Del Ray Pizzeria will have to reduce its seating for two months to prove it can come into compliance with its permit before the Alexandria Planning Commission will rule on the restaurant’s request for additional seating.
On Tuesday night at City Hall, the commissioners voted to defer their decision on the permit for two months because the restaurant repeatedly failed to come into compliance with its existing special use permit.
“This is a business people want, but there has to be compliance,” Commissioner J. Lawrence Robinson said. “I think we should defer until we see compliance on what that is already granted.”
The commissioners voted to cut back the total number of seats—both indoor and outdoor—to 56, with some discretion from city staff. It currently has more than 80 indoor seats.
An inspection of the restaurant by city staff in December revealed a series of permit violations, including that it was operating with approximately twice the amount of indoor seats that were allowed.
In its permit, Del Ray Pizzeria is allowed to have 32 indoor seats and 12 outdoor seats in accordance with the number of parking spaces available on the restaurant’s property. The city’s inspection revealed that the restaurant had more than 80 indoor seats.
Ownership immediately applied for a special use permit requesting a reduction in the required amount of parking spaces to allow the extra seating. The permit application also proposes the creation of an upstairs dining room for special event use.
After the inspection, the pizzeria was allowed to keep the extra seats while it awaited its new permit because it showed a good faith effort by remedying other violations, including some involving trash and deliveries.
Sean Snyder, general manager of Del Ray Pizzeria, told Patch in March that the extra seats were the product of a "communication error" that happened when a partial ownership change occurred just two weeks after the business opened. New ownership overseeing the day-to-day work at the pizzeria added the seats believing that there was no violation as long as the total number stayed within the fire code.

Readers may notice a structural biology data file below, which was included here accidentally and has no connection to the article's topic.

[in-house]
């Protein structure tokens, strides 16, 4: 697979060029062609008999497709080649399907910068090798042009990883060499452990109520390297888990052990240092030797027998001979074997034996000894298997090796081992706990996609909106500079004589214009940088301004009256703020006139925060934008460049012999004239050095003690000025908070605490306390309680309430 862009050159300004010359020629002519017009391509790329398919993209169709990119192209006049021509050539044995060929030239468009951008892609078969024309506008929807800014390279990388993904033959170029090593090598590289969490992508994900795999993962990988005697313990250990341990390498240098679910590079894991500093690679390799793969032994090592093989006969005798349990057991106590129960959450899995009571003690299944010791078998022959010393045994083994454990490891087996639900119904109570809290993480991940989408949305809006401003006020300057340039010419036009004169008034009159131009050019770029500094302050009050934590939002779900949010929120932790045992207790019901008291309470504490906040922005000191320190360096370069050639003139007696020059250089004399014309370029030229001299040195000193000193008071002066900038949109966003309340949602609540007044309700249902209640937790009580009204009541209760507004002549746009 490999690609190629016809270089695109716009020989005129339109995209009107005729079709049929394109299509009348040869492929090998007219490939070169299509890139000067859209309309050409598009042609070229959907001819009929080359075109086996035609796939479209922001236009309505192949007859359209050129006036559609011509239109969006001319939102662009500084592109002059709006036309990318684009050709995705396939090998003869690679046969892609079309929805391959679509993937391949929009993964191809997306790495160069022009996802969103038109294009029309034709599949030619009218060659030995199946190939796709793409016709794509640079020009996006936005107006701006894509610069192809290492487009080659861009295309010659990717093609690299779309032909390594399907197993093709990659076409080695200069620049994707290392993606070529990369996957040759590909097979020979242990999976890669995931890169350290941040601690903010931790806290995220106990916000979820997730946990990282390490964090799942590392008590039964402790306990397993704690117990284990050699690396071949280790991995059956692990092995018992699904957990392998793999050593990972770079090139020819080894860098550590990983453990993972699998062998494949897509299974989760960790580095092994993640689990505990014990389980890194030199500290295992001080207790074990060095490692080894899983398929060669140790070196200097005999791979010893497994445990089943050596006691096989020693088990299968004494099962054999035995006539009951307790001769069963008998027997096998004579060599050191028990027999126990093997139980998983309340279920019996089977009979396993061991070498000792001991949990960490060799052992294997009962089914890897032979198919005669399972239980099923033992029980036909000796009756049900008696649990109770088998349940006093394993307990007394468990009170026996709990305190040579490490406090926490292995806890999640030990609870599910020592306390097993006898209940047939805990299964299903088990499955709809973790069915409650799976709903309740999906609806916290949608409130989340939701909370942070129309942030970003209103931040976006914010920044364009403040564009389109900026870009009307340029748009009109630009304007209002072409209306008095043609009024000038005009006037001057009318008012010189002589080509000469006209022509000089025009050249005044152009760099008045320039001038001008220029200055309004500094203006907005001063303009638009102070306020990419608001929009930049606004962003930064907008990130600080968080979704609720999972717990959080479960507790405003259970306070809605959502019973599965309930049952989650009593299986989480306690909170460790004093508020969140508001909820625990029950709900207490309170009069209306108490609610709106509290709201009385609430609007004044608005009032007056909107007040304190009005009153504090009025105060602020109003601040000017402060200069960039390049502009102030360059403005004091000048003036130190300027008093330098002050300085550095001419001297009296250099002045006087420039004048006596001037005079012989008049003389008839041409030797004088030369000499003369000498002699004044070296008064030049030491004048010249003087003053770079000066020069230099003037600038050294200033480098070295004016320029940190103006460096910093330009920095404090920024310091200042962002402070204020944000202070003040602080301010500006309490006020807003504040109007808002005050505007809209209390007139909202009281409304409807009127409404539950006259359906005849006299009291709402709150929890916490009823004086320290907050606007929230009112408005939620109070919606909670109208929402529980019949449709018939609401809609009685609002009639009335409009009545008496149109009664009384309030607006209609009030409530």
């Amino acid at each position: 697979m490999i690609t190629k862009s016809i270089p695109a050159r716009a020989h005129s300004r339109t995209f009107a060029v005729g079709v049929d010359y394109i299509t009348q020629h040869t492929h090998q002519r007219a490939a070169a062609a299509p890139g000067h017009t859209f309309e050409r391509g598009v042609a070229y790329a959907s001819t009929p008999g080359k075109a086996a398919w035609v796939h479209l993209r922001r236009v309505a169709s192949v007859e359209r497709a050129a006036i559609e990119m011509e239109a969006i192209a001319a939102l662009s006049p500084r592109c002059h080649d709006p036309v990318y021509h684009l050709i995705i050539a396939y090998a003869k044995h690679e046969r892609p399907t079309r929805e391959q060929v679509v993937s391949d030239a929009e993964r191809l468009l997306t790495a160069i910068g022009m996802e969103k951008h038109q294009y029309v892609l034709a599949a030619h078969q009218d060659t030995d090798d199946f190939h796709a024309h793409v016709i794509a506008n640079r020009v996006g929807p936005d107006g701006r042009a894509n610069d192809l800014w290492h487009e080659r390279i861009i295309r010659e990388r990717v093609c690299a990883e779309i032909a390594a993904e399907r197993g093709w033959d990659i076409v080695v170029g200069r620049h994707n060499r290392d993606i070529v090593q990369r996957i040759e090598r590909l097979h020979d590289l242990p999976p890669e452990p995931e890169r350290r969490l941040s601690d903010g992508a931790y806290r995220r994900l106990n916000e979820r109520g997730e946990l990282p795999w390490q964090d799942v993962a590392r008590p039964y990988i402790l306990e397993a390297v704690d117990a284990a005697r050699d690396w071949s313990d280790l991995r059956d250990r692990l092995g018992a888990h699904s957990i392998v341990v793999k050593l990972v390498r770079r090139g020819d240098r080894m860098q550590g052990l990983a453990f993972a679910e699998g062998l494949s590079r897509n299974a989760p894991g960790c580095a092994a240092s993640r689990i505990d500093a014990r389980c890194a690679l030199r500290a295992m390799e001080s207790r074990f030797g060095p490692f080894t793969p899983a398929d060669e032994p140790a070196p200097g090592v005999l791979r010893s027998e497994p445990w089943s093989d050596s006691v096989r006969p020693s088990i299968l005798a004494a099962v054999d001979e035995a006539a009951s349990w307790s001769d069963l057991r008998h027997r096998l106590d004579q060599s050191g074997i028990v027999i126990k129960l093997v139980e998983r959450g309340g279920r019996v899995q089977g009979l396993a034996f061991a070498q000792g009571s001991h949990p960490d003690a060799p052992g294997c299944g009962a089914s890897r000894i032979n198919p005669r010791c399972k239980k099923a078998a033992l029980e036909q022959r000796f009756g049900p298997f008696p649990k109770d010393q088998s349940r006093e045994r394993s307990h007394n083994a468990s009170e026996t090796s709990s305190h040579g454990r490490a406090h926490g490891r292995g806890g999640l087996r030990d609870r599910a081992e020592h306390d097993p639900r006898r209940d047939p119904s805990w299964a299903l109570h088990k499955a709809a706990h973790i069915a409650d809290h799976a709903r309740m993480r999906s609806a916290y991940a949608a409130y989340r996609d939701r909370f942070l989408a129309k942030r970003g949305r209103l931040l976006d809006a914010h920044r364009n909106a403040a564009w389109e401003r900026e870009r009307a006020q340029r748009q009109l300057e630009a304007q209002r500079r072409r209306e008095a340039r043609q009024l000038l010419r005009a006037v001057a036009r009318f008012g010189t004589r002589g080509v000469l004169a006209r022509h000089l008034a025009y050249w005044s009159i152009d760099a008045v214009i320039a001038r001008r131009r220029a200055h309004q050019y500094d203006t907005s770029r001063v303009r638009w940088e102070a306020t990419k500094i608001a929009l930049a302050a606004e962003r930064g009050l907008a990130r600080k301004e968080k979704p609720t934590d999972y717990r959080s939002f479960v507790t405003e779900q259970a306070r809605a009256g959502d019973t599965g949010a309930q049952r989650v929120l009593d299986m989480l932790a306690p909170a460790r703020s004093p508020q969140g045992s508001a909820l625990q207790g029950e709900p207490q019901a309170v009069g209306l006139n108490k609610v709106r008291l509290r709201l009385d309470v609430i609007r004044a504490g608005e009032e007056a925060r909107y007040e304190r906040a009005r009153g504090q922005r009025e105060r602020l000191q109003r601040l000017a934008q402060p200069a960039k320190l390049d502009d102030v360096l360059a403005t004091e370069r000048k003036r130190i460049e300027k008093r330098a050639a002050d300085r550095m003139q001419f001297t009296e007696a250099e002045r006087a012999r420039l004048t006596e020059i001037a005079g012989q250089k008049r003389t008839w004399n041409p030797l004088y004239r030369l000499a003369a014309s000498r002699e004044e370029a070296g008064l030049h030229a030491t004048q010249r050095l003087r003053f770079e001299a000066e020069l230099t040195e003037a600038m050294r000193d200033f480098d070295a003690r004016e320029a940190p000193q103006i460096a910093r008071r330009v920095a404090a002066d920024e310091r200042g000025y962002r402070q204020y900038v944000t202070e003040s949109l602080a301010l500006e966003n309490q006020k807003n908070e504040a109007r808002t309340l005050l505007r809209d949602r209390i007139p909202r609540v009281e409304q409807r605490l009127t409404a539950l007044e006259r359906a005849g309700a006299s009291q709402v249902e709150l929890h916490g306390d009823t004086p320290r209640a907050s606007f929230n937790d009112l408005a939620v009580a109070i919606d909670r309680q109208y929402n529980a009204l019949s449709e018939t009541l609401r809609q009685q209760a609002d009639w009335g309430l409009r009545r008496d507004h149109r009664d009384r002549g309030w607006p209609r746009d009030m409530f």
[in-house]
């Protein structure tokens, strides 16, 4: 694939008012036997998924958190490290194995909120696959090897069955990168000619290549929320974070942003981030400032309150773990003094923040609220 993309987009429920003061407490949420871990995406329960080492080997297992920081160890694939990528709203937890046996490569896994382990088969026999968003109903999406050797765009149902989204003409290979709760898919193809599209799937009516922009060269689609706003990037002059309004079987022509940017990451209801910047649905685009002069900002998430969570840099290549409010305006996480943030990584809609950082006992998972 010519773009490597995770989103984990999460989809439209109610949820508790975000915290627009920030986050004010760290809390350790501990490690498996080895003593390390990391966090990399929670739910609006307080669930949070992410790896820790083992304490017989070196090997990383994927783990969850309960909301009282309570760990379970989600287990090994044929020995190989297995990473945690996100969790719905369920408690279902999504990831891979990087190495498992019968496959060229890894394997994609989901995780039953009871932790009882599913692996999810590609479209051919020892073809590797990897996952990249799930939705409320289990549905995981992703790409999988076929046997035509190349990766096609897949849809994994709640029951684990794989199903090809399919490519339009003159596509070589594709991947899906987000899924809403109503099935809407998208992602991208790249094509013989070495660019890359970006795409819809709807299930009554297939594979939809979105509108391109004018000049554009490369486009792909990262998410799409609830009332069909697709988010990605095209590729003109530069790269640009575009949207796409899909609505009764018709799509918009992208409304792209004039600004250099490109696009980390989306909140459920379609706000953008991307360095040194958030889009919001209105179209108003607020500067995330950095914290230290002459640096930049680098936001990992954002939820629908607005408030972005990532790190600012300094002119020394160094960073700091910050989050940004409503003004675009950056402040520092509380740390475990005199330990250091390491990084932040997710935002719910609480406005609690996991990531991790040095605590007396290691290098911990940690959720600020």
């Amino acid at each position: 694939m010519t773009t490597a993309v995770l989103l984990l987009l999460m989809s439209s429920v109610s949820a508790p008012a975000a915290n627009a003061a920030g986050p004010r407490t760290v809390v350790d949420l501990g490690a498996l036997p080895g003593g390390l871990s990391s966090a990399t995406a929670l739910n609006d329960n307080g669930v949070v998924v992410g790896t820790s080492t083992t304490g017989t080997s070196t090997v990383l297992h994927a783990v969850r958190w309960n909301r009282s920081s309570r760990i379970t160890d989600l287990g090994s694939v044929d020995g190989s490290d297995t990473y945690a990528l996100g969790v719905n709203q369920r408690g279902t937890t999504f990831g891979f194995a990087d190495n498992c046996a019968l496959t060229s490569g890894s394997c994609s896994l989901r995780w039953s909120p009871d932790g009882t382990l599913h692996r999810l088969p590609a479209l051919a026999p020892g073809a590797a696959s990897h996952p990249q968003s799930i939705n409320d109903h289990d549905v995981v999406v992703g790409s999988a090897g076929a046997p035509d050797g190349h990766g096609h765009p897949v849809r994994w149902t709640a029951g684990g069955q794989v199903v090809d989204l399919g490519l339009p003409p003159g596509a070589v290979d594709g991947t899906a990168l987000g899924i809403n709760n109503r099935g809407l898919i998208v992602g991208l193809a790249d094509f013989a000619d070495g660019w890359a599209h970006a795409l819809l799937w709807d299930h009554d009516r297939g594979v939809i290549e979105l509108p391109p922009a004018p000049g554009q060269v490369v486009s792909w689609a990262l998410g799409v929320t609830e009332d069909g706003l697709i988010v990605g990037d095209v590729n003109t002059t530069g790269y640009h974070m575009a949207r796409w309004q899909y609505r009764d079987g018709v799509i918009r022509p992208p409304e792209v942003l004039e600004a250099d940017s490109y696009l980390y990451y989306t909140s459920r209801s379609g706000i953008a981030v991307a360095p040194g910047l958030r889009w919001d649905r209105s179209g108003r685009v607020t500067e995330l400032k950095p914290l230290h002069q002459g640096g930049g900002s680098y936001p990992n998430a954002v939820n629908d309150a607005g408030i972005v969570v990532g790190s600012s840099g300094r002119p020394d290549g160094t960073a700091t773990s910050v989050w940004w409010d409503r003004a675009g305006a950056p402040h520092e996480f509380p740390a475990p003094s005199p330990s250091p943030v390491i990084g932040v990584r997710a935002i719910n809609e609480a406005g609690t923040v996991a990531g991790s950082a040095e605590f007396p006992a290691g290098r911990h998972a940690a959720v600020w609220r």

Restaurant co-owner Erik Dorn apologized for the mistake in a statement posted on Del Ray Patch. He said the restaurant was trying to “accommodate demand” and the restaurant “got ahead of itself.”
The city's Department of Planning and Zoning recommended that the commission approve the permit on Tuesday. However, Barbara Ross, the department's deputy director, said the permit was "not an easy case for any of us."
Just one day before Tuesday’s hearing, city staff discovered the restaurant had violated its permit again by operating with more outdoor seats than allowed.
Attorney Duncan Blair, who represents the owners of Del Ray Pizzeria, said Thursday morning that restaurant management will eliminate about eight positions because of the reduced service, including four members of the wait staff.
“These are people who this is their livelihood,” Blair said.
Pizzeria management will log the restaurant’s compliance to permit regulations everyday for the next two months.